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The cryptocurrency market crash made it less attractive to steal cryptocurrencies.

  • In the second half of the year, crypto mining malware accounted for the majority of crypto-threats.
  • Crypto-malware was the only type of trojan that didn't rise over the era among data thieves.
  • Not only has China's crypto crackdown harmed mining, but it has also harmed malware activity.

Here's some good news about cryptocurrency price decreases. The drop in the price of Bitcoin and other cryptocurrencies appears to have coincided with a decrease in crypto-related virus activity on the internet. Crypto and mining-related malware, according to a report by cybersecurity firm ESET, is dependent on the market itself, so as the market declined in the second half of the year, so did their activity.

The research stated that “cryptocurrency dangers lessened due to turmoil in the cryptocoin market,” citing events in China in May as an example. The number of crypto-malware detections fell by 23.6 percent in May, according to the report.

Late last month, China, the world's largest crypto mining hub, placed a new ban on crypto and mining operations, prompting major players like Binance and Huobi to stop allowing Chinese consumers to use their services.

Cryptostealers were the only information-stealing virus that did not increase during the period, according to the research. The infostealers category climbed by 15.7 percent overall, owing to increases in all other subcategories.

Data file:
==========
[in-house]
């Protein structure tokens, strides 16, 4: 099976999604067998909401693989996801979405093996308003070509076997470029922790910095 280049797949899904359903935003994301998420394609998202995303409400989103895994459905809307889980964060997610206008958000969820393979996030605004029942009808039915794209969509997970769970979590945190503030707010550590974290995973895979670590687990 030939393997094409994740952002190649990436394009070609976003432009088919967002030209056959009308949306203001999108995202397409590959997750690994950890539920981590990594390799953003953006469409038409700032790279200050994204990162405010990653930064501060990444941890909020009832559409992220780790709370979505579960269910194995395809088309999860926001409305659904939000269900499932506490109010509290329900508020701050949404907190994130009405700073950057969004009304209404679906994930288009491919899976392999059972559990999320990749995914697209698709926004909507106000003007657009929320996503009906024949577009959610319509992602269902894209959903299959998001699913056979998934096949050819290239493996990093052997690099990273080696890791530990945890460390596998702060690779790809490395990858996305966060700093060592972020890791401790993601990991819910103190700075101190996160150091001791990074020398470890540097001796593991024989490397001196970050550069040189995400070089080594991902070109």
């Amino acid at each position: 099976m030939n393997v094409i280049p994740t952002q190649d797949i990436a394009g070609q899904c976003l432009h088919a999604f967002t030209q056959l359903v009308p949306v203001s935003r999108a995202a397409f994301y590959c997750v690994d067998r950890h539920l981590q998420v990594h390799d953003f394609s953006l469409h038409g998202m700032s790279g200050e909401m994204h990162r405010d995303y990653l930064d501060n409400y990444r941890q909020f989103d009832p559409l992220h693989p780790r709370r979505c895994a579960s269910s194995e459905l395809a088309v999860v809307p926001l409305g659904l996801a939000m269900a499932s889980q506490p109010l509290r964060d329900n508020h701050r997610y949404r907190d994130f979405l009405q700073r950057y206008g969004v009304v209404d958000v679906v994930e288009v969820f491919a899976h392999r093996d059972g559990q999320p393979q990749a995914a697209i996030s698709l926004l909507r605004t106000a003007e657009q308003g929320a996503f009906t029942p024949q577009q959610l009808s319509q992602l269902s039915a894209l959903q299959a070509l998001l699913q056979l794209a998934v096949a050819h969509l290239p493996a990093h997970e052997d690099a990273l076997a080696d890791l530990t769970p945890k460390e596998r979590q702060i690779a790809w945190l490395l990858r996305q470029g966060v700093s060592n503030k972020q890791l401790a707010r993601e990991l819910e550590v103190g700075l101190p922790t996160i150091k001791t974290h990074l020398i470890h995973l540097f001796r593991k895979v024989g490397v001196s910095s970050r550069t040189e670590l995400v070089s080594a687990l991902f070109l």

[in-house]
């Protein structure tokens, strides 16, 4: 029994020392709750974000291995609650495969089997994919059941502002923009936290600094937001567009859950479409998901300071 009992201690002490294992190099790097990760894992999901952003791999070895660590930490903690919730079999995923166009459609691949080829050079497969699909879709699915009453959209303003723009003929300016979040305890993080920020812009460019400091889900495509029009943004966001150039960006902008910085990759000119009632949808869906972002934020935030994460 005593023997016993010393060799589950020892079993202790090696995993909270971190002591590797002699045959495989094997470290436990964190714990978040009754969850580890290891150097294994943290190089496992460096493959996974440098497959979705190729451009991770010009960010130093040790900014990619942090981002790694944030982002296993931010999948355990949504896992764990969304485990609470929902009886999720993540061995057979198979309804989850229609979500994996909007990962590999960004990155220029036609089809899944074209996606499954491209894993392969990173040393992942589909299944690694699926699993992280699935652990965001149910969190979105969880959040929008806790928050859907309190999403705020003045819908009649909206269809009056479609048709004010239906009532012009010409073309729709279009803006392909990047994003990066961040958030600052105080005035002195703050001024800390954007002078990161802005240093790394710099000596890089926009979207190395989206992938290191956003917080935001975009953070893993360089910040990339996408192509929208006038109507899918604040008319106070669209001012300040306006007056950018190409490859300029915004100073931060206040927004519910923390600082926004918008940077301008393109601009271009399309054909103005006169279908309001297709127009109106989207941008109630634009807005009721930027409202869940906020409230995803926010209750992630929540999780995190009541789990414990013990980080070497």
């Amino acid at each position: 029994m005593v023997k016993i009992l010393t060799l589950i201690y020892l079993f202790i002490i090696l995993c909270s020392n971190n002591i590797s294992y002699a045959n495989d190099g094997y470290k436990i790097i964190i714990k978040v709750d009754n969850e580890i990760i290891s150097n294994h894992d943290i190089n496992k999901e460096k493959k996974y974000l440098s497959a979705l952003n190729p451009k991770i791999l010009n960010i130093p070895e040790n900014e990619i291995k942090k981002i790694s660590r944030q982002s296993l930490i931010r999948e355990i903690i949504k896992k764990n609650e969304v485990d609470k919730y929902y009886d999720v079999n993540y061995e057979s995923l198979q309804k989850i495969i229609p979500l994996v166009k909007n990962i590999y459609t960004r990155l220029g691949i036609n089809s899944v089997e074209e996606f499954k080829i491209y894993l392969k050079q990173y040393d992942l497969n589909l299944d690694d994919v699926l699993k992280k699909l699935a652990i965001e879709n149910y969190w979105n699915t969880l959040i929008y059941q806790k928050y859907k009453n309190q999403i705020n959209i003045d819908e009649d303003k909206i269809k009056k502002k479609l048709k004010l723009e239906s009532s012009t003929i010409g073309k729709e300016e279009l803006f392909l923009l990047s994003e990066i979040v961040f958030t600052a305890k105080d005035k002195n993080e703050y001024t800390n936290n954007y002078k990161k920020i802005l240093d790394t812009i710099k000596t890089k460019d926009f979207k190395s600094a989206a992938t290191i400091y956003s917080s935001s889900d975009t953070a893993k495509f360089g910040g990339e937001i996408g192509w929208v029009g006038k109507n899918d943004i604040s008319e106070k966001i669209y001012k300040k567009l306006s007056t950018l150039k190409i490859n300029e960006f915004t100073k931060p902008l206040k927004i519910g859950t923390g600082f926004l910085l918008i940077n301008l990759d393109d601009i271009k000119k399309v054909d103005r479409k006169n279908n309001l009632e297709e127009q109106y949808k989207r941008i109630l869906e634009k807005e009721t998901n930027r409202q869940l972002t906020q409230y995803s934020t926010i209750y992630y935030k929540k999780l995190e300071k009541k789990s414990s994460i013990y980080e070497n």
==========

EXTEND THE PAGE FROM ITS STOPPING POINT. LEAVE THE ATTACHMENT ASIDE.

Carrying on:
“The overall increase in detections is unsurprising - in the age of the internet, information is a valuable commodity that can be readily monetized by hostile actors, whether they are looking for credit card data or undertaking major cyberespionage,” according to the report.

Cryptostealers and infostealers are malware that steal cryptocurrencies and particular types of information from users, such as login information, passwords, and more.

There's still reason to be concerned.

However, the research cautioned that a decrease in malware activity does not mean there is no reason to be concerned. The research stated that “the drop in cybercriminal activity surrounding cryptocurrencies does not indicate that all was calm on this front,” and that bitcoin investment schemes are “more popular than ever.”

“Government laws and public statements involving substantial investments in specific cryptocoins have a significant impact on cryptocurrency values and the popularity of cryptominers,” stated Ji Kropá, ESET Head of Threat Detection Labs. “On the other side, cryptostealers aren't as reliant on the fluctuating cryptocurrency market. There's no reason for cybercriminals to forsake them if the value of a coin dips, because they're a dependable weapon that brings in earnings as well as blackmail opportunities,” he noted.

Cybercriminals and con artists employ these schemes to trick people into visiting bogus investment websites or impersonating government officials and even celebrities in order to steal vital information and cryptocurrency. “The US Federal Trade Commission said that in May that since October 2020, people had lost more than $80 million to these frauds. “The number is quite likely to be considerably higher, because people prefer to underreport being defrauded out of shame,” according to the report.

Rank Most-detected cryptocurrency threat
1 Win/CoinMiner PUA
2 Win/CoinMiner trojan
3 JS/CoinMiner PUA

ESET Threat Report T2 2021

ESET’s report said , during the second half of the year, Win/Coinminer PUA was the "most detected cryptocurrency threat." It was responsible for nearly half of all cryptominer detections and 49.5 percent of all cryptominer threats. With 13.5 percent and 12.8 percent, respectively, the Win/Coinminer Trojan won the second sport.

Miner trojans discreetly mine cryptocurrency on people's computers, causing them to heat up abnormally and even catch fire. ESET’s data said that, Russia was one of the world's most afflicted countries, followed by Peru and the United States.